If you’ve noticed a campaign sign for a Taos County Sheriff candidate appear and then disappear, perhaps with the sign of an opposing candidate taking its place, it might not be because your …
If you’ve noticed a campaign sign for a Taos County Sheriff candidate appear and then disappear, perhaps with the sign of an opposing candidate taking its place, it might not be because your neighbor changed their mind as to how they plan to cast their vote Nov. 6.
Someone else, however, might be trying to change it for them.
In the weeks leading up to the only contested Taos County race in the general election, reports from around the area indicate that an unusual number of campaign signs for both Democratic Sheriff Jerry Hogrefe and his challenger Jani Davis – the only Republican to run this year – have been defaced or stolen.
It’s a common tactic seen during heated campaign cycles. Although this one, too, has seen the typical turn from civil to not-so-civil as election day nears, both candidates have also found some common ground late in the running, agreeing that the sign stealing has gotten out of hand.
“A few weeks ago I noticed signs were taken or knocked down,” Davis said. “When I stop at a place and talk to someone and they agree to put a sign up, I would do it for them, usually with screws. So I know where the signs were posted.”
Davis says she’s spoken with supporters from Taos to Amalia and Three Peaks who’ve told her that her signs were taken down in the middle of the night, with a “Jerry sign” sometimes propped up in their place.
Other signs, she said, have been damaged and “shot up” with firearms.
All told, she estimates she’s lost between 100 to 200 signs, which are expensive for a candidate to create and reproduce.
The size of her banner signage has also proven problematic for the Republican.
She said the county made her take down her 4-by-8-foot banners that had been placed on private property. Davis said the county allows nothing over 2-by-3 feet, but argues that signs for candidates involved in state races that seem to exceed the limit have remained where they were posted.
Davis says her supporters, a base that has bloomed since the June primaries, including a group from across the aisle, “Democrats for Davis,” have been “very upset and angry about it.”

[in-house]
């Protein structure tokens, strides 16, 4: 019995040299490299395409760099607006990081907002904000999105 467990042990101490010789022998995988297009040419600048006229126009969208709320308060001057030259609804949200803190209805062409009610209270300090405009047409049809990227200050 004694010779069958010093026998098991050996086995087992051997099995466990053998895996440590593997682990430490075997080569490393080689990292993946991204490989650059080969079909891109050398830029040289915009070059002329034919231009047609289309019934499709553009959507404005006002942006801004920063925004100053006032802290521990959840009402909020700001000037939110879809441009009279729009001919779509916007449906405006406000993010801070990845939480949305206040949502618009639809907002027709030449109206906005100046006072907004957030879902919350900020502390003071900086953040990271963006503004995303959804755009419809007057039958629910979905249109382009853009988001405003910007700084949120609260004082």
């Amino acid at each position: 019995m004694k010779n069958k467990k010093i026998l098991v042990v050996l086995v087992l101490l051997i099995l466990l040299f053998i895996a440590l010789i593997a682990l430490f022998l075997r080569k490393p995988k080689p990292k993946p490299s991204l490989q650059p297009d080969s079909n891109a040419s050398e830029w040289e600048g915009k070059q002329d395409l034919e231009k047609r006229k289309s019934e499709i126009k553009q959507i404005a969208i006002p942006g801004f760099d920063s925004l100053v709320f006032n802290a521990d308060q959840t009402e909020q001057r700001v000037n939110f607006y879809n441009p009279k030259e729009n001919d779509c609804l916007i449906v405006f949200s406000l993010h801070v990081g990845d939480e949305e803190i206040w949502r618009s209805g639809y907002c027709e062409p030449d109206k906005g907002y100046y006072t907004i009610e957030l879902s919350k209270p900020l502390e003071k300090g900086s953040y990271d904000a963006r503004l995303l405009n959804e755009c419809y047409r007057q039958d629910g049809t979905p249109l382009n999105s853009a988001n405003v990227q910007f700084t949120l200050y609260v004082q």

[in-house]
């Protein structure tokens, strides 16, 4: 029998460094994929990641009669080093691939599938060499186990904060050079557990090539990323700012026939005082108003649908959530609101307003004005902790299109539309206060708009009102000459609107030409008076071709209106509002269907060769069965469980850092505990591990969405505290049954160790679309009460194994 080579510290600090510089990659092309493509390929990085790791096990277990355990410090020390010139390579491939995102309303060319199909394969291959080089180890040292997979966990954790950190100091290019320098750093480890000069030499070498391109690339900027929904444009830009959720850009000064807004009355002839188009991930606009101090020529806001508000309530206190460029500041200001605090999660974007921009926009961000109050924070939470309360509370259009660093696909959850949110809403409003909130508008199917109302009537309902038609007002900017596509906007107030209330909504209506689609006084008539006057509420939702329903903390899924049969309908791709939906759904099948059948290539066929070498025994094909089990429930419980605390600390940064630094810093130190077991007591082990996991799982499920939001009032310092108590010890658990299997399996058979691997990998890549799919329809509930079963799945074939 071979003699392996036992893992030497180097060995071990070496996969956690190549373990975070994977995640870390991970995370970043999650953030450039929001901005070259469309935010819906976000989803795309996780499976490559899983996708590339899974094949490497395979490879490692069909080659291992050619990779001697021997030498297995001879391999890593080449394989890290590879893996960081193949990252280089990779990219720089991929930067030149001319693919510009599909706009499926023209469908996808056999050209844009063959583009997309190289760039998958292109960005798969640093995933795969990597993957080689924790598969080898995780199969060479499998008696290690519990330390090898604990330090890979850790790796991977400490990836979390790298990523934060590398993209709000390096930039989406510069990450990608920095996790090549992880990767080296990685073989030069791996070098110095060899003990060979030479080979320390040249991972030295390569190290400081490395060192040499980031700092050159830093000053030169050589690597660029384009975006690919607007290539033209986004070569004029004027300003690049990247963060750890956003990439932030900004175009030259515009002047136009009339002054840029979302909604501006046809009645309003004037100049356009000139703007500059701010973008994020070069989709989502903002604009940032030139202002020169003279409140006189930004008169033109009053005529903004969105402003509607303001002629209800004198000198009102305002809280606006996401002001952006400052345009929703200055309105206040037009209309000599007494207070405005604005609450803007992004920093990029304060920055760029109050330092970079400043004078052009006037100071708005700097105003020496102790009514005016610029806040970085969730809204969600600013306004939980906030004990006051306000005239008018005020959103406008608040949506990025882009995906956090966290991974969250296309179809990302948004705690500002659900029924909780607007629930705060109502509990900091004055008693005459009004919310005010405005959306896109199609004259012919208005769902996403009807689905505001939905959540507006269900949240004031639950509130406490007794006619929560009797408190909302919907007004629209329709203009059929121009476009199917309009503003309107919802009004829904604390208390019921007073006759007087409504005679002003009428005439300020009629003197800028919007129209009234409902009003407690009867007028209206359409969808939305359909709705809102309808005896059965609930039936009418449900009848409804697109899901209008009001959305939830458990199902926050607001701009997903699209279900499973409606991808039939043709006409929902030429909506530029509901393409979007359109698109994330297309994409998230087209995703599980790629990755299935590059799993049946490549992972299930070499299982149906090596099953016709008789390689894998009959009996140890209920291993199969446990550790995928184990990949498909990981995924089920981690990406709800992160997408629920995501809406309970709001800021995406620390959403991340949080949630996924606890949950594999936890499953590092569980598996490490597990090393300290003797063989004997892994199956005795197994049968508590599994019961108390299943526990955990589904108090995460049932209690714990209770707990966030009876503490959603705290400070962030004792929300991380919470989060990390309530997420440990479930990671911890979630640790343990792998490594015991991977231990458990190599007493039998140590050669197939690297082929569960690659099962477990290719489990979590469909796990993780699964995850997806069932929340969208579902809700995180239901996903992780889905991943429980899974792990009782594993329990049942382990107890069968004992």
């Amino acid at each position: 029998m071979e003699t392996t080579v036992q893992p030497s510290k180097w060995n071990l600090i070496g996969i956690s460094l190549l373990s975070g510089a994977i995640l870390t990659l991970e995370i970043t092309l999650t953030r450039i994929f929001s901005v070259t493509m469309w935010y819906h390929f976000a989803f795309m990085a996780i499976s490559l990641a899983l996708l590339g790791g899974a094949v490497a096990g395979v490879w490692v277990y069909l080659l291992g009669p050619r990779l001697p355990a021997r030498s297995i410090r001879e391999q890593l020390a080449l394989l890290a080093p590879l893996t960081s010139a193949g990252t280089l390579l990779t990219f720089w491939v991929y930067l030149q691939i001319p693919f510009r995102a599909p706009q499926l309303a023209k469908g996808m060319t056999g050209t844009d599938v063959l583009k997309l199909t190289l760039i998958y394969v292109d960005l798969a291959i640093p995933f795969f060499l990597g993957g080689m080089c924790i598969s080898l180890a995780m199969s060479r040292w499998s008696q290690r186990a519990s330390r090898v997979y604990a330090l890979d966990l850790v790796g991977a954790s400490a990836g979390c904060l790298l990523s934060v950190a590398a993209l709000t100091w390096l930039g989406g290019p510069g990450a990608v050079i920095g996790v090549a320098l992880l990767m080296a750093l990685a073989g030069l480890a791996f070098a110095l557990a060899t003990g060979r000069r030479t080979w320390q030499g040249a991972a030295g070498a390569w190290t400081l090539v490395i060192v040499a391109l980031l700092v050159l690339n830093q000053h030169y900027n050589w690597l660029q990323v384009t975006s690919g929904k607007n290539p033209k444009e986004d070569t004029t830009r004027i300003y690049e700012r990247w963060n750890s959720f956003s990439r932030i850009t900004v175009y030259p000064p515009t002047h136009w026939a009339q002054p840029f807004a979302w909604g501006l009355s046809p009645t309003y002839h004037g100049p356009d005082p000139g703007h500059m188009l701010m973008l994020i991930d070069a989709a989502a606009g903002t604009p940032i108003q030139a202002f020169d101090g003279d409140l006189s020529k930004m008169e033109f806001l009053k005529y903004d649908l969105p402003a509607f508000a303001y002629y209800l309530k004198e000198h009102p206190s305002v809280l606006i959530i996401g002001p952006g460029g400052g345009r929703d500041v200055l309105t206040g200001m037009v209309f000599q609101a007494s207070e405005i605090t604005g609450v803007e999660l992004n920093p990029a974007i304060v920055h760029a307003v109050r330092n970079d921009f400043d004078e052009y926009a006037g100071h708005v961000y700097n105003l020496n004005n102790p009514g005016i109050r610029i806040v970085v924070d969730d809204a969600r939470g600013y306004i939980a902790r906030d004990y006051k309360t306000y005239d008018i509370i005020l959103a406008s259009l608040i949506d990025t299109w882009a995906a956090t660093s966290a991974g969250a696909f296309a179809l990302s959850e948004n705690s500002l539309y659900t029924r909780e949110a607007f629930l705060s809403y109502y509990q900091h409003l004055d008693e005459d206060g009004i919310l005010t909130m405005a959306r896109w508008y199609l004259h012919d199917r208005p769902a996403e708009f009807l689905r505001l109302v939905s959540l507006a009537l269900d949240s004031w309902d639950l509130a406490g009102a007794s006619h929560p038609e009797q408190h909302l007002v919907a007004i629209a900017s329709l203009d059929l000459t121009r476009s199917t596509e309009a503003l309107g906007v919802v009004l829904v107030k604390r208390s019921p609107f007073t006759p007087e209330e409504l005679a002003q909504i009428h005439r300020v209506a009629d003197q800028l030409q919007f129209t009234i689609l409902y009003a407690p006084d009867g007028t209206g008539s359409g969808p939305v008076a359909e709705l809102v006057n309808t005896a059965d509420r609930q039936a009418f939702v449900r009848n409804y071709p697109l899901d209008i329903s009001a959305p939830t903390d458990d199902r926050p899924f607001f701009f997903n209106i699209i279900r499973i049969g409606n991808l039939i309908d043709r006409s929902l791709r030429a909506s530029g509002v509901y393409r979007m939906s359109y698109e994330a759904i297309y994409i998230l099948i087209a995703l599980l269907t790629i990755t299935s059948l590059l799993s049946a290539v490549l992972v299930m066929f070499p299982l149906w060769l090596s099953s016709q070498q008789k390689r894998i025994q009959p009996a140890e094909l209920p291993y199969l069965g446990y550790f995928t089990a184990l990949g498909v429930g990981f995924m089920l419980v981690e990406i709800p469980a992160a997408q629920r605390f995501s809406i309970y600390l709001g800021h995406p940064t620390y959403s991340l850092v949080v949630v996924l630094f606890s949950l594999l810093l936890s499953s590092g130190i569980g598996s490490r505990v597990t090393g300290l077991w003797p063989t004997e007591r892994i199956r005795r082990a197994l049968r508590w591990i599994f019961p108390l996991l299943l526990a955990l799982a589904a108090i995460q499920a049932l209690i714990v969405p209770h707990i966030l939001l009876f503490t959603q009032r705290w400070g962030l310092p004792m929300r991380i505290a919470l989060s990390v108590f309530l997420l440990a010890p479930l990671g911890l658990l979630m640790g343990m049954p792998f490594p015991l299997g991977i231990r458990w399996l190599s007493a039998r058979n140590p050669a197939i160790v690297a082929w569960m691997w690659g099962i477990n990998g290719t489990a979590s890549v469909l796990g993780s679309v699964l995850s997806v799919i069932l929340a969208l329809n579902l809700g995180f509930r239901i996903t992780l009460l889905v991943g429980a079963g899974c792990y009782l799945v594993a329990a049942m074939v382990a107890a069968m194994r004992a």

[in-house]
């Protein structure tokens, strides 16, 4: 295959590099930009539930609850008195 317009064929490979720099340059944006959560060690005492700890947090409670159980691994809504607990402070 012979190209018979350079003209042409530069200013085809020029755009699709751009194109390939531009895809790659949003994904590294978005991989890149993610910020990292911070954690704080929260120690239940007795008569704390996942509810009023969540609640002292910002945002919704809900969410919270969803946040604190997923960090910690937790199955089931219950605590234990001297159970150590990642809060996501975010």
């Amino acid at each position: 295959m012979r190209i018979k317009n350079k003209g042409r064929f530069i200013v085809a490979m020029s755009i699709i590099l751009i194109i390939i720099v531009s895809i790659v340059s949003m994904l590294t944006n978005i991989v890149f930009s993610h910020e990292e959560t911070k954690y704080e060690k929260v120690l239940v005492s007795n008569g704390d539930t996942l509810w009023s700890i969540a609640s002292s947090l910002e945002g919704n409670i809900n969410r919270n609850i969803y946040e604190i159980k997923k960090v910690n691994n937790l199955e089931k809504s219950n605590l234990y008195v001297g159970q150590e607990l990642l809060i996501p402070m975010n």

While the size of his campaign signs haven’t been an issue, Hogrefe says his supporters have reported that his signs have also been pulled down and replaced with the “Vote Davis” star.
“In each election there are certain amounts of signs that simply disappear (or are) damaged,” Hogrefe said.
He says he lost about 100 signs when he made his successful bid for sheriff in 2014, but seems to be losing more during his run for re-election this year, finding many that have been marked in a clearly malicious manner, he said.
In the June primaries, he and Jake Cordova, a deputy at his office who ran against him, would contact one another when they found signs discarded or damaged, and would even return them to one another as a courtesy, he said.
“This current election cycle is way different,” Hogrefe said. “I’ve had signs disappear from past campaigns, too, but not anything like this.”
He says he’s found more than one of his signs spray painted with a circle around his name and a line crossing it out.
Asking Davis about the sign meddling via text, he said his opponent acknowledged that some of her supporters were “pissed off,” and had thrown Hogrefe’s signs “in their trash or burned them,” the sheriff said this week, showing The Taos News the texts.
While he says he can’t be sure if his own supporters have done anything of that sort, he has encouraged them to just “let it go” if signs they’ve posted are tampered with, to not respond in kind.
He says he’s tried to do the same.
Last weekend, Hogrefe said he stopped at the intersection State Roads 522 and 150 (the “old blinking light”) when he thought he saw a driver get out of their vehicle and steal one of Davis’ signs.
The driver left the area before he could get a clear view of the license plate, Hogrefe said, but he still took a photo of the vehicle as it drove away.
He sent it to a deputy and also to Davis, who later told Hogrefe the driver of the vehicle was retrieving the sign from a homeless person who had drawn on it to beg for change.
Whatever their intent, those removing or defacing campaign signs are committing criminal offenses: petty theft and vandalism, respectively.
Undersheriff Steve Miera confirmed that supporters of both candidates have submitted complaints in recent weeks, which are being directed to either New Mexico State Police or Taos Police Department.
In order to read our site, please exit private/incognito mode or log in to continue.